It describe the world of how WikiLeaks and the internet anonymity movement started. I found it informative with good narrative. It tells the story of Cypherpunks, hack geeks and how PGP, tor idea came to live. The ideas of several individual and their obsession with privacy, anonymity, and non censorship. What are the main idea about mixer algorithms to hide traffic and the multiple layer of encryption that Tor use. The story then move to Wikileak earlier days and Julian Assange early life. Late ...more
Keith
Dec 24, 2018 rated it liked it  ·  review of another edition
Shelves: non-fiction
I'm giving this book 3 stars because it's sorely in need of an updated afterward. The story and characters are all super interesting and it definitely gives some great insights into the cypherpunk movement and the motivations of the people around WikiLeaks. Unfortunately, the book was written pre-Snowden and an extra chapter detailing the fallout from his leaks and what's happened with the leaking community/environment in general over the past 5 years would have been really helpful. As the book ...more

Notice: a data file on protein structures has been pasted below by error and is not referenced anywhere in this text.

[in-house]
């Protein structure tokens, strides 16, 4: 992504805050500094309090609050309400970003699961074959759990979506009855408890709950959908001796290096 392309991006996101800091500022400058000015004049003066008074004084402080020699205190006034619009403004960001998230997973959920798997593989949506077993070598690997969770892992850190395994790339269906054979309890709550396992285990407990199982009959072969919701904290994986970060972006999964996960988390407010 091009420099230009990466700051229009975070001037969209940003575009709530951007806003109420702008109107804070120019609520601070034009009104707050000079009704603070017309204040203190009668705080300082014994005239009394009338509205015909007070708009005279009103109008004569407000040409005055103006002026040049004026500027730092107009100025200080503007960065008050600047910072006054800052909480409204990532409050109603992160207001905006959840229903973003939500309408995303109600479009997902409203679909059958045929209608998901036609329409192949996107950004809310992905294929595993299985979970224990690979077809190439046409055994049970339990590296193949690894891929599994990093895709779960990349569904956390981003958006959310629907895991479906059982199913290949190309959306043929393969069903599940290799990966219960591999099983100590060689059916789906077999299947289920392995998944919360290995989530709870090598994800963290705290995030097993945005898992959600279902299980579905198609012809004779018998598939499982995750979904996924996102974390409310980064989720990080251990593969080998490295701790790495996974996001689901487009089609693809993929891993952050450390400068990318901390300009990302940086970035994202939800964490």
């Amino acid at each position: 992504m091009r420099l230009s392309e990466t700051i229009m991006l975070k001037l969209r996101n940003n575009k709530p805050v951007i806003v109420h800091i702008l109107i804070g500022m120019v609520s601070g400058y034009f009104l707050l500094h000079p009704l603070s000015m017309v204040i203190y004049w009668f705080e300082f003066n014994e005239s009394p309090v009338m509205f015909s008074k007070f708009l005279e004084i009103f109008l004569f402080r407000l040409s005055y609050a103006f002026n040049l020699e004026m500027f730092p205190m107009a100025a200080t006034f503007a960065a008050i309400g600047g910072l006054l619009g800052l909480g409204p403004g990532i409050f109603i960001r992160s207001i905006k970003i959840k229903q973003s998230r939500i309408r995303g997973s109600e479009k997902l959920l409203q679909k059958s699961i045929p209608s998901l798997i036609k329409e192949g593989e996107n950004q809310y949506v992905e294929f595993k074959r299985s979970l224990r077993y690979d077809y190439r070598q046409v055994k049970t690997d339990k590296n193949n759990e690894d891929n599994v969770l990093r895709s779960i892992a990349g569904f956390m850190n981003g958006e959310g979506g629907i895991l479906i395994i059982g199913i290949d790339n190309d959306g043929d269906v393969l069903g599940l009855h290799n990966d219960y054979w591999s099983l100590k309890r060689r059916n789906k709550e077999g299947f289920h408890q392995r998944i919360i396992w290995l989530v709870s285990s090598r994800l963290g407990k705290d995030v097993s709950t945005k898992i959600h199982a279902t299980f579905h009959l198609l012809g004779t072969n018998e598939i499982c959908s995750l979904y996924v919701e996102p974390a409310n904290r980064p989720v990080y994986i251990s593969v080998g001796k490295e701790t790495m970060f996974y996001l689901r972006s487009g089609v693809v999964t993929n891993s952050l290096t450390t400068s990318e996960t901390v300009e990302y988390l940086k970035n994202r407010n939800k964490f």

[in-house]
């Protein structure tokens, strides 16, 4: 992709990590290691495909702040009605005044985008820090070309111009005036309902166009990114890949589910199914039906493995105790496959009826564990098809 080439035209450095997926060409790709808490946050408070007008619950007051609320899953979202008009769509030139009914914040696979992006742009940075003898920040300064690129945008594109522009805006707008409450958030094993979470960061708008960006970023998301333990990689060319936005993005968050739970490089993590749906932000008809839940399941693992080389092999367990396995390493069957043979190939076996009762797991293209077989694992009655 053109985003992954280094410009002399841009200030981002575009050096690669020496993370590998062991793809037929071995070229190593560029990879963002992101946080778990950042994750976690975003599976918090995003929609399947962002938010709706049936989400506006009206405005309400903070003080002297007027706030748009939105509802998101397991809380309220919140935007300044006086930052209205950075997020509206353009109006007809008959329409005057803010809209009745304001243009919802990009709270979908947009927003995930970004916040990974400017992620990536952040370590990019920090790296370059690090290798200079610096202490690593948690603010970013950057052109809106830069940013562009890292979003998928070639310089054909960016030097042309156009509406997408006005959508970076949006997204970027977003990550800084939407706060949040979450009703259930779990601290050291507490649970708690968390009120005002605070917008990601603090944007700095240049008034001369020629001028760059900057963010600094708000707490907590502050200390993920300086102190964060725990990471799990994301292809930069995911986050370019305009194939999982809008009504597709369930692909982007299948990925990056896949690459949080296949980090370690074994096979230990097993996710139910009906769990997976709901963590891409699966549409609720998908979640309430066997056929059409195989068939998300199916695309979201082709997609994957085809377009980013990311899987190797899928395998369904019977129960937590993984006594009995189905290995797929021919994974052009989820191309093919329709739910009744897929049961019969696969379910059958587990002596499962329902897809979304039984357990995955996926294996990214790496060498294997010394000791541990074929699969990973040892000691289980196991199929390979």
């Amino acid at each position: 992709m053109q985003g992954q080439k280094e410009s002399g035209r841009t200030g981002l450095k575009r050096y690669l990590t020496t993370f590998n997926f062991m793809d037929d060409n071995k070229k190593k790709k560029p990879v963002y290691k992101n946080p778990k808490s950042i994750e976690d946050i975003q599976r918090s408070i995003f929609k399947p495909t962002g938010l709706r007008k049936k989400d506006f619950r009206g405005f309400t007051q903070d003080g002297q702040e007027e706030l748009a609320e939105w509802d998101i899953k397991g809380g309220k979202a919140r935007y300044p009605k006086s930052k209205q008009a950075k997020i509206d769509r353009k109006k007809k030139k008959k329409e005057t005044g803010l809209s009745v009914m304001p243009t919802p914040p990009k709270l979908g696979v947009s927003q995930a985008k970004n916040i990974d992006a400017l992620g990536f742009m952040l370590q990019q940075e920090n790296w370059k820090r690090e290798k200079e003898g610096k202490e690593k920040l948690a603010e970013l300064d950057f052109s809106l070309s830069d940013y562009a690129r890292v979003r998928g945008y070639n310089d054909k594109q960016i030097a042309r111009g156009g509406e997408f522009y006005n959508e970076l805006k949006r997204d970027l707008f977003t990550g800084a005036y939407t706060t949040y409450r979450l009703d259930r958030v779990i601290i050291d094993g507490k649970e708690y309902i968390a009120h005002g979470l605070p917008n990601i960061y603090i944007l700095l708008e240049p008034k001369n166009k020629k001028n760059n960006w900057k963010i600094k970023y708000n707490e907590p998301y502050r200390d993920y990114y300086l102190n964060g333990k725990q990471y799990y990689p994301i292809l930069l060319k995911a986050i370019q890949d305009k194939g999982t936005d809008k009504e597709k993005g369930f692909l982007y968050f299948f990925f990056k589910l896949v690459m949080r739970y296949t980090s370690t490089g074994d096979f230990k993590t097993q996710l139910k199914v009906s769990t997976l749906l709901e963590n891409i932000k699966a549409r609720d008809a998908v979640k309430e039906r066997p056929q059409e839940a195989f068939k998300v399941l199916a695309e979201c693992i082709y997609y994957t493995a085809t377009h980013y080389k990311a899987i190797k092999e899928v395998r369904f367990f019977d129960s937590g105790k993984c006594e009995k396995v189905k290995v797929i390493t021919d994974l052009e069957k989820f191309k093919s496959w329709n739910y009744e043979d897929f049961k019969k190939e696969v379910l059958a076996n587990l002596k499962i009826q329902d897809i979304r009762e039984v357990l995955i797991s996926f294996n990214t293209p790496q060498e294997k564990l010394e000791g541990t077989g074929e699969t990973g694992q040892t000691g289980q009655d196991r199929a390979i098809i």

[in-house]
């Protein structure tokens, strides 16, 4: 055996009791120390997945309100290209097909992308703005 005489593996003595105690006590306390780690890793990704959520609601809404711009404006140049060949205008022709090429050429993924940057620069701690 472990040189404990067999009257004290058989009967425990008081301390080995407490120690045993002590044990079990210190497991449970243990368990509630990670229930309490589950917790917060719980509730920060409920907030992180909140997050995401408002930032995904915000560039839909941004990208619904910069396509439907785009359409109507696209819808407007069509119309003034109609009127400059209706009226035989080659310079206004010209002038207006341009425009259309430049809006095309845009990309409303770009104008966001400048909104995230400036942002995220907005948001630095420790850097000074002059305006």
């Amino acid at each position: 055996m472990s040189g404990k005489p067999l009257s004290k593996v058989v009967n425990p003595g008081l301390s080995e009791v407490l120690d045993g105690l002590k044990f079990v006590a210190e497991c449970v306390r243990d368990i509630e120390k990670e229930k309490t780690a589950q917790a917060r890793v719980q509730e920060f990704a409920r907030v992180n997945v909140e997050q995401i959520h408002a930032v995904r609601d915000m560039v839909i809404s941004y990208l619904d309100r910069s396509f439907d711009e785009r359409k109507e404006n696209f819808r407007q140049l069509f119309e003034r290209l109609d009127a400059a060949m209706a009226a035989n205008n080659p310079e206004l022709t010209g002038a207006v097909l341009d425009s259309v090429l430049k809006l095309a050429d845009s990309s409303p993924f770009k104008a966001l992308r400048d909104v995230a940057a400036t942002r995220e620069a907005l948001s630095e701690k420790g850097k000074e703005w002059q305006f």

Lorie
May 24, 2018 rated it it was amazing
Shelves: nonfiction
If you want to know what the deal with hacktivists and how cyber security intersect then this is your book. The author goes into a mini biography about some of the most famous hacktivists, such as Julian Assange, and explains what they could do and why they do it. Even though this information is a little dated now it's still good to know stuff.
Catricia
Jun 22, 2017 rated it it was ok
It had some interesting parts, but the irritating cadence of the audiobook reader, the overly-technical descriptions in some places, and the libertarian viewpoints of the hackers left me mostly underwhelmed.